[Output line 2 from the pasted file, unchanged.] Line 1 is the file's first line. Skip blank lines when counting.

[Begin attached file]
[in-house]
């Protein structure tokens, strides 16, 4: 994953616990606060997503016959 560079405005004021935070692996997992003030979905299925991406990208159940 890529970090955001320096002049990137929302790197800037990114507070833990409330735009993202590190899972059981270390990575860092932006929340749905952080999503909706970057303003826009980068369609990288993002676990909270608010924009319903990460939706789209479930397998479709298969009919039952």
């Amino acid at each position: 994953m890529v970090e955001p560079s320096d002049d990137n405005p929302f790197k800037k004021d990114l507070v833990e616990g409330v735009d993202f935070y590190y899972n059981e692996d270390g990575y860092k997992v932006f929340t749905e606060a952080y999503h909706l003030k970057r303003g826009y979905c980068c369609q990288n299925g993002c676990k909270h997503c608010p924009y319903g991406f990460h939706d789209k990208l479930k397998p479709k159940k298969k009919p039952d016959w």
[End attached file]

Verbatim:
């Protein structure tokens, strides 16, 4: 994953616990606060997503016959 560079405005004021935070692996997992003030979905299925991406990208159940 890529970090955001320096002049990137929302790197800037990114507070833990409330735009993202590190899972059981270390990575860092932006929340749905952080999503909706970057303003826009980068369609990288993002676990909270608010924009319903990460939706789209479930397998479709298969009919039952």